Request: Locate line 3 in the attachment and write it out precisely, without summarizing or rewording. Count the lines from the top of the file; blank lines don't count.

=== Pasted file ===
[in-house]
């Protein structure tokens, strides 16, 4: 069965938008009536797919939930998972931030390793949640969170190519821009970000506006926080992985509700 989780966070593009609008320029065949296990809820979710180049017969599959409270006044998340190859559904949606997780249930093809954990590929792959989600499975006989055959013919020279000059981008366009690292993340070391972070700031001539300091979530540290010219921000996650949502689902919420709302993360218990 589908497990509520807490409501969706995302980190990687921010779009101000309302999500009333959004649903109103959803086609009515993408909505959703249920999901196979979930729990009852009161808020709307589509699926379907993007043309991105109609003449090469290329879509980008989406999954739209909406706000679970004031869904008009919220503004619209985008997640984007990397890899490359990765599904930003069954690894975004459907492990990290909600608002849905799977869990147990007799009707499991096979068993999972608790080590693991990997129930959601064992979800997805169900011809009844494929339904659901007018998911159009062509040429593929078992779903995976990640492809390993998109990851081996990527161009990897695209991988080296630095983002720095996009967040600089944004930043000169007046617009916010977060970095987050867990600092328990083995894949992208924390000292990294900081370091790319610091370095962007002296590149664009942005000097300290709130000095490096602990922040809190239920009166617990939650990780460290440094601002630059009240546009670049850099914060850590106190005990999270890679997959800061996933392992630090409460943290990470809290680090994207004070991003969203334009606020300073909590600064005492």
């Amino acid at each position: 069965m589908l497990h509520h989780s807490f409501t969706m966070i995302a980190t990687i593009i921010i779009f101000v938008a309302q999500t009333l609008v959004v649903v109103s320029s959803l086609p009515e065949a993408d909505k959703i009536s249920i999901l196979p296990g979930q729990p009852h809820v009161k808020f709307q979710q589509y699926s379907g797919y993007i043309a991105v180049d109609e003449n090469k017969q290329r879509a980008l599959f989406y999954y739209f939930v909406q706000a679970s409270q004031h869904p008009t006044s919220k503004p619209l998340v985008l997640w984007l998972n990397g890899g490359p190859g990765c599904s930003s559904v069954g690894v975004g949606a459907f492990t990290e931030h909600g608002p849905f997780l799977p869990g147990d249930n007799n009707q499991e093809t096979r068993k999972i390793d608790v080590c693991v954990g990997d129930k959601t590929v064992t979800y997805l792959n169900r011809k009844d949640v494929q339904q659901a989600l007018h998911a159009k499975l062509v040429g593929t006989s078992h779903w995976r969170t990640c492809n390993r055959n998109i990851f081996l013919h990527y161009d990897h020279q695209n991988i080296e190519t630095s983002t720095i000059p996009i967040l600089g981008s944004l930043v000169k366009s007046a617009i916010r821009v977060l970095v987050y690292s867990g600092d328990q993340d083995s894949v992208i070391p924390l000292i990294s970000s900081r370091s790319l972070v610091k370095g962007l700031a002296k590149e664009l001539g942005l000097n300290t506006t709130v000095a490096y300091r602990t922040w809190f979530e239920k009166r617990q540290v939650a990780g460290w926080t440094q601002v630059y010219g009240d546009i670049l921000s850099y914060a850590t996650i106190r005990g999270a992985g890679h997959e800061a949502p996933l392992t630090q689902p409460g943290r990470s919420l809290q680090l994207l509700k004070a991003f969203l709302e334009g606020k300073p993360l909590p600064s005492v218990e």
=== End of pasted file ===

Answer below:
């Amino acid at each position: 069965m589908l497990h509520h989780s807490f409501t969706m966070i995302a980190t990687i593009i921010i779009f101000v938008a309302q999500t009333l609008v959004v649903v109103s320029s959803l086609p009515e065949a993408d909505k959703i009536s249920i999901l196979p296990g979930q729990p009852h809820v009161k808020f709307q979710q589509y699926s379907g797919y993007i043309a991105v180049d109609e003449n090469k017969q290329r879509a980008l599959f989406y999954y739209f939930v909406q706000a679970s409270q004031h869904p008009t006044s919220k503004p619209l998340v985008l997640w984007l998972n990397g890899g490359p190859g990765c599904s930003s559904v069954g690894v975004g949606a459907f492990t990290e931030h909600g608002p849905f997780l799977p869990g147990d249930n007799n009707q499991e093809t096979r068993k999972i390793d608790v080590c693991v954990g990997d129930k959601t590929v064992t979800y997805l792959n169900r011809k009844d949640v494929q339904q659901a989600l007018h998911a159009k499975l062509v040429g593929t006989s078992h779903w995976r969170t990640c492809n390993r055959n998109i990851f081996l013919h990527y161009d990897h020279q695209n991988i080296e190519t630095s983002t720095i000059p996009i967040l600089g981008s944004l930043v000169k366009s007046a617009i916010r821009v977060l970095v987050y690292s867990g600092d328990q993340d083995s894949v992208i070391p924390l000292i990294s970000s900081r370091s790319l972070v610091k370095g962007l700031a002296k590149e664009l001539g942005l000097n300290t506006t709130v000095a490096y300091r602990t922040w809190f979530e239920k009166r617990q540290v939650a990780g460290w926080t440094q601002v630059y010219g009240d546009i670049l921000s850099y914060a850590t996650i106190r005990g999270a992985g890679h997959e800061a949502p996933l392992t630090q689902p409460g943290r990470s919420l809290q680090l994207l509700k004070a991003f969203l709302e334009g606020k300073p993360l909590p600064s005492v218990e």